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Pina v. Christensen

May 13, 2009

THERESA PIÑA AND JUAN PIÑA, APPELLANTS (PLAINTIFFS),
v.
L. CHARLES CHRISTENSEN, M.D., APPELLEE (DEFENDANT).



Appeal from the District Court of Park County The Honorable Wade E. Waldrip, Judge.

The opinion of the court was delivered by: Golden, Justice

Before VOIGT, C.J., and GOLDEN, HILL, KITE, BURKE, JJ.

[¶1] Theresa and Juan Piña brought an action against Dr. Charles Christensen for medical malpractice. After a jury trial, the jury found no negligence on the part of Dr. Christensen. The Piñas appeal, arguing the jury instructions misled the jury as to the appropriate standard of care. Finding no error in the jury instructions, we affirm.

ISSUE

[¶2] The Piñas present the issue in this case as whether the trial court prejudicially erred when it instructed the jury: "Before you may find that [Dr. Christensen] was negligent in his care and treatment of [Mrs. Piña], you must first find, by a preponderance of the evidence, that he failed to act in accordance with the standard of care adhered to by the American Board of Urology."

FACTS

[¶3] Only minimal facts need be set out for context. Dr. Christensen is a urologist certified by the American Board of Urology. Dr. Christensen operated on Mrs. Piña to repair her mild urinary incontinence. Complications arose, and Mrs. Piña now suffers from severe urinary incontinence.

[¶4] The Piñas claim Dr. Christensen was negligent in several respects. The jury trial essentially became a battle of experts. In the end, the jury found Dr. Christensen not negligent. Further facts will be developed as necessary below.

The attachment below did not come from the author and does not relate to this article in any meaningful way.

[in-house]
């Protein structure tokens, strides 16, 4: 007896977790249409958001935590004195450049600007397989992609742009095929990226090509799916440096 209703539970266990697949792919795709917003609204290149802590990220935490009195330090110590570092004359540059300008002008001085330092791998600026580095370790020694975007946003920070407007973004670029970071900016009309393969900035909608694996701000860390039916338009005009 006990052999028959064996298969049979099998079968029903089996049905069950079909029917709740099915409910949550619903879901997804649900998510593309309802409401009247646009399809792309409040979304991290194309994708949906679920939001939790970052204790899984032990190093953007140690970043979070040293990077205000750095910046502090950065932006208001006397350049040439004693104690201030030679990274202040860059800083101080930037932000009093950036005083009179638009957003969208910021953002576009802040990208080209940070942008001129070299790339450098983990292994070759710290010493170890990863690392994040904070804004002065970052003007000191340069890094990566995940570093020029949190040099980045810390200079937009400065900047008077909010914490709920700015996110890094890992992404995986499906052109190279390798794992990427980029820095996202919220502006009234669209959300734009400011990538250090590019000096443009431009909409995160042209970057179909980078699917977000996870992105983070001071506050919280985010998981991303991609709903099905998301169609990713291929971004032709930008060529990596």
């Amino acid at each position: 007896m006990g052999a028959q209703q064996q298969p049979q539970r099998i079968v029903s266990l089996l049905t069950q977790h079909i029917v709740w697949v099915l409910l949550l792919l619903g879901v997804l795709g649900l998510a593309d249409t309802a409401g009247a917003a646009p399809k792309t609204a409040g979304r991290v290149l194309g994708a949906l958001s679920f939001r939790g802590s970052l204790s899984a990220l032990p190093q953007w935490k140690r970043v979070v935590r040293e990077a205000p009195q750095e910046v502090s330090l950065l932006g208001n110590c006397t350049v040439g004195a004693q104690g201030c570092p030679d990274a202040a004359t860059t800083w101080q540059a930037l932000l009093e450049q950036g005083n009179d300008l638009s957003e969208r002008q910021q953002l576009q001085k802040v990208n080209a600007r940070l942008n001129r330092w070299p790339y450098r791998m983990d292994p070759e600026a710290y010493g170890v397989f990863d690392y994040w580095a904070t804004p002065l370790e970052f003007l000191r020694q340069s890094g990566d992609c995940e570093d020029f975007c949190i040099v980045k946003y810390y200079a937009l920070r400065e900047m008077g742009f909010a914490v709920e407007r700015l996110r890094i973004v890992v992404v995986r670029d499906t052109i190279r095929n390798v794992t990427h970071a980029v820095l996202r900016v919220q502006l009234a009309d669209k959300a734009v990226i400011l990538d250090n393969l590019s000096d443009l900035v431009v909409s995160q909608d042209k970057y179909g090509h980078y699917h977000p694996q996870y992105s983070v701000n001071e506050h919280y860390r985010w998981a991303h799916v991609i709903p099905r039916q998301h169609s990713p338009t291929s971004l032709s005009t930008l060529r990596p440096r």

DISCUSSION

General Law

[¶5] The function of jury instructions is to give the jury guidance with respect to the applicable law. Instructions are sufficient if they correctly state the law, they are not misleading, and they permit the parties to argue their respective theories of the case. Instructions must not be extracted piecemeal to establish error, but rather are reviewed in their entirety. Hannifan v. American Nat'l Bank of Cheyenne, 2008 WY 65, ¶ 23, 185 P.3d 679, 689 (Wyo. 2008); Three Way, Inc. v. Burton Enterprises, Inc., 2008 WY 18, ¶ 23, 177 P.3d 219, 227 (Wyo. 2008).

[¶6] We review the legal sufficiency of jury instructions de novo, asking first whether an instruction is erroneous, and second whether the error prejudiced a party. Prejudice is not presumed. Sellers v. Dooley Oil Transport, 2001 WY 44, ¶ 9, 22 P.3d 307, 309 (Wyo. 2001); Cervelli v. Graves, 661 P.2d 1032, 1036 (Wyo. 1983). The burden is on the appellant to show prejudicial error. Parrish v. Groathouse Const., Inc., 2006 WY 33, ¶ 7, 130 P.3d 502, 505 (Wyo. 2006); Daley v. Wenzel, 2001 WY 80, ¶ 29, 30 P.3d 547, 554-55 (Wyo. 2001).

[¶7] In general, this Court has stated:

Errors of substantive law contained in the language of an instruction require reversal if the error is prejudicial. Bigley v. Craven, 769 P.2d 892, 895 (Wyo. 1989) (quoting Cervelli v. Graves, 661 P.2d 1032, 1036 (Wyo. 1983)). In reviewing the content of a challenged jury instruction, the charge is considered as a whole. Kemper Architects, P.C. v. McFall, Konkel & Kimball Consulting Engineers, Inc., 843 P.2d 1178, 1182 (Wyo. 1992). To measure the degree of prejudice, jury instructions are viewed in the light of the entire trial, including the allegations of the complaint, conflict in the evidence on critical issues and the arguments of counsel. City of Cheyenne v. Simpson, 787 P.2d 580, 581-82 (Wyo. 1990) (quoting Condict v. Whithead, Zunker, Gage, Davidson & Shotwell, P.C., 743 P.2d 880, 886 (Wyo. 1987)). The goal of our review is to determine if the charge presents a comprehensive, balanced and fundamentally accurate statement of the governing law to the jury. Kemper Architects, P.C., 843 P.2d at 1182; Sims v. General Motors Corp., 751 P.2d 357, 365 (Wyo. 1988) (quoting Norman v. State, 747 P.2d 520, 523 (Wyo. 1987)). The charge is deemed adequate if it is not likely to ...


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